In summary, talent selection is a very difficult task; ideally it is a decision that should be re-considered often, in order to consider performer-specific changes over development. Based on the results of the current study, understanding the foundation on which these decisions are, and should be, made seems an open field for future research in all kinds of talent domains.
The study was conducted over 10 years ago. At this time the institute of the first author did not have an ethic committee. But the study was conducted in accordance with the ethical declaration of Helsinki. We received written informed consent from all participants that made decisions.
JS conceptualized and designed the study. He acquired, analyzed and interpreted the data. He also drafted substantial parts of the manuscript. RR and LF wrote and revised parts of the manuscript. JB conceptualized and designed the study. He also drafted substantial parts of the manuscript. All authors read and approved the final manuscript.
Conflict of Interest Statement
The authors declare that the research was conducted in the absence of any commercial or financial relationships that could be construed as a potential conflict of interest.
The reviewer AV and handling Editor declared their shared affiliation, and the handling Editor states that the process nevertheless met the standards of a fair and objective review.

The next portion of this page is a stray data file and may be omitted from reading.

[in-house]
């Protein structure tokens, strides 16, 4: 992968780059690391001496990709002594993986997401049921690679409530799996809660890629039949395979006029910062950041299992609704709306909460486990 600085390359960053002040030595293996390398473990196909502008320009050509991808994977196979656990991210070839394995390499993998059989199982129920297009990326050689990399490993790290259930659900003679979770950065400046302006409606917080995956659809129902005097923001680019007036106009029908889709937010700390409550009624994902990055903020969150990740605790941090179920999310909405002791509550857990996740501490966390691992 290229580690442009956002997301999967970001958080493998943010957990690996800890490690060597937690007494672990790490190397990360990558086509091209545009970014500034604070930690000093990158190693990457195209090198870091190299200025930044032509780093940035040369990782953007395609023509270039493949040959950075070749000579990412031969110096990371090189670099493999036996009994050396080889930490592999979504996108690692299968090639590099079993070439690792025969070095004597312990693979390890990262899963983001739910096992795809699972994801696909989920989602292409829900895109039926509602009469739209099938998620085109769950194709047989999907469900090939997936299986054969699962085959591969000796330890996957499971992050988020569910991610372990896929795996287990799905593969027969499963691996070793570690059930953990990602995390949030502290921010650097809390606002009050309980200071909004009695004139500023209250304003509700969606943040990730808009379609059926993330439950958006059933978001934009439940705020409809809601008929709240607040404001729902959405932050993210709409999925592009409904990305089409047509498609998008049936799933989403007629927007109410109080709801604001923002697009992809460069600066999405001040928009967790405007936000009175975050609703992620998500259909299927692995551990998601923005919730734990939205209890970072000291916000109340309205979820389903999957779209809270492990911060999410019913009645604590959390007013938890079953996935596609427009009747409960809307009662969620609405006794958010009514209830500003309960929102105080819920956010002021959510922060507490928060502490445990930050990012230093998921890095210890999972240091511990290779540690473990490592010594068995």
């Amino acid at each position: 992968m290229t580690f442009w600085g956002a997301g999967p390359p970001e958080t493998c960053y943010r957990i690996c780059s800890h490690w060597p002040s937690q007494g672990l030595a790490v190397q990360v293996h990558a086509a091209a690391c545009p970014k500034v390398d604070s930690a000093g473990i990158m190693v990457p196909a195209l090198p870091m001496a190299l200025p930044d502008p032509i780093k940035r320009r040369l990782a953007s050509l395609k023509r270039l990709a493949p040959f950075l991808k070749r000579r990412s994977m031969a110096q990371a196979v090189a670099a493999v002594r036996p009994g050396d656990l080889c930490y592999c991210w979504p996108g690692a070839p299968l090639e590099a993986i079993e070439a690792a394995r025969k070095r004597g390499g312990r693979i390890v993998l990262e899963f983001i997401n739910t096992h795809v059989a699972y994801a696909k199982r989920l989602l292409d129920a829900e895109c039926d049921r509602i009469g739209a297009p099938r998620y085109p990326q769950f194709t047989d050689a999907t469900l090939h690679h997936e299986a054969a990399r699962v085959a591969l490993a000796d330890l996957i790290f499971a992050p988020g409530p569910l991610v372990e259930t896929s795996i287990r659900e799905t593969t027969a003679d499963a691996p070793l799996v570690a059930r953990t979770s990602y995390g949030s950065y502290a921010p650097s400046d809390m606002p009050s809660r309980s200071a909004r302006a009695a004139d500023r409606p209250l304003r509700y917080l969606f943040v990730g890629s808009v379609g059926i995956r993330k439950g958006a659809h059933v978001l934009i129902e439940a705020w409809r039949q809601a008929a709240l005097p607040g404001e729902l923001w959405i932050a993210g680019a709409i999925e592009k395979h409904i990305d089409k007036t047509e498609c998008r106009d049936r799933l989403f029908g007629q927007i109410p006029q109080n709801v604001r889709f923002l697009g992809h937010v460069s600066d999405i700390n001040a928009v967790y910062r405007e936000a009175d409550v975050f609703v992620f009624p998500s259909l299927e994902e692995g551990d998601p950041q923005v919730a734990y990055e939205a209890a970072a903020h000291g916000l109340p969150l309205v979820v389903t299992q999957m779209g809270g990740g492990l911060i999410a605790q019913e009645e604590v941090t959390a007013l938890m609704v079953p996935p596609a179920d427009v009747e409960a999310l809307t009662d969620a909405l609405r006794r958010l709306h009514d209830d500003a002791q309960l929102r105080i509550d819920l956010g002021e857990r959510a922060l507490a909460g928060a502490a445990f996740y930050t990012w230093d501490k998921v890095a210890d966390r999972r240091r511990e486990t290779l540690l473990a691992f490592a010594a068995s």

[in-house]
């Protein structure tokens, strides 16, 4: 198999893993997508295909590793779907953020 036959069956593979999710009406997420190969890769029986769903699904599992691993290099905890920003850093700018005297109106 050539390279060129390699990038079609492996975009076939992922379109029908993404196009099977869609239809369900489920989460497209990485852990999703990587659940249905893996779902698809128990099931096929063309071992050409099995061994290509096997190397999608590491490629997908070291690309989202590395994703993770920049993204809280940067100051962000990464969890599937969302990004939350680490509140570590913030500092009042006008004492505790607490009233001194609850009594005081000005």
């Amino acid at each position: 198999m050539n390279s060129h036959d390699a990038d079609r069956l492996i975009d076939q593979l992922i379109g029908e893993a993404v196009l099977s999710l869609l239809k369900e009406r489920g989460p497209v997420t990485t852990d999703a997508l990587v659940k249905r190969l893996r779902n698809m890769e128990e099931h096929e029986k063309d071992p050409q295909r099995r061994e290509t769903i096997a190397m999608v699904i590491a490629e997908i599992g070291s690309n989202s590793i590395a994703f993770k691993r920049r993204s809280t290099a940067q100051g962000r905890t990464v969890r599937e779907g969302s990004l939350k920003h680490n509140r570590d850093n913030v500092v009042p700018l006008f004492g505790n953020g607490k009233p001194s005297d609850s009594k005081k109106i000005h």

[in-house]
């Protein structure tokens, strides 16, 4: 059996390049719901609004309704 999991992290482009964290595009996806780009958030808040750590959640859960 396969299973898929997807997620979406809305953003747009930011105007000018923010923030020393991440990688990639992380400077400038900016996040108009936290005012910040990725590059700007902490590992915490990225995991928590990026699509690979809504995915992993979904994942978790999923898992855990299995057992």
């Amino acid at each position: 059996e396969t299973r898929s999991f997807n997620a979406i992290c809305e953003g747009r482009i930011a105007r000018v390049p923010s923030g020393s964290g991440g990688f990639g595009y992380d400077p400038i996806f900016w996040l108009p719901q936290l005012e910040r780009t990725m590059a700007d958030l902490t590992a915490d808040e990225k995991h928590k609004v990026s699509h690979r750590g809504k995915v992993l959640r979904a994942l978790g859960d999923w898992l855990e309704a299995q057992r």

We would like to thank everyone at the talent camp for providing us with the opportunity. We would also like to express our gratitude to Stephanie Bien for her helping hand. Additionally, we would like to thank the reviewers and the editor for the constructive feedback and patience.
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Keywords: talent selection, decision making, handball, motor tests, longitudinal design, coaches
Citation: Schorer J, Rienhoff R, Fischer L and Baker J (2017) Long-Term Prognostic Validity of Talent Selections: Comparing National and Regional Coaches, Laypersons and Novices. Front. Psychol. 8:1146. doi: 10.3389/fpsyg.2017.01146
Received: 17 August 2016; Accepted: 22 June 2017;
Published: 11 July 2017.
Edited by:Duarte Araújo, Universidade de Lisboa, Portugal
Reviewed by:Ian Renshaw, Queensland University of Technology, Australia
Anna Volossovitch, Faculdade de Motricidade Humana, Universidade de Lisboa, Portugal
Copyright © 2017 Schorer, Rienhoff, Fischer and Baker. This is an open-access article distributed under the terms of the Creative Commons Attribution License (CC BY). The use, distribution or reproduction in other forums is permitted, provided the original author(s) or licensor are credited and that the original publication in this journal is cited, in accordance with accepted academic practice. No use, distribution or reproduction is permitted which does not comply with these terms.
*Correspondence: Jörg Schorer, firstname.lastname@example.org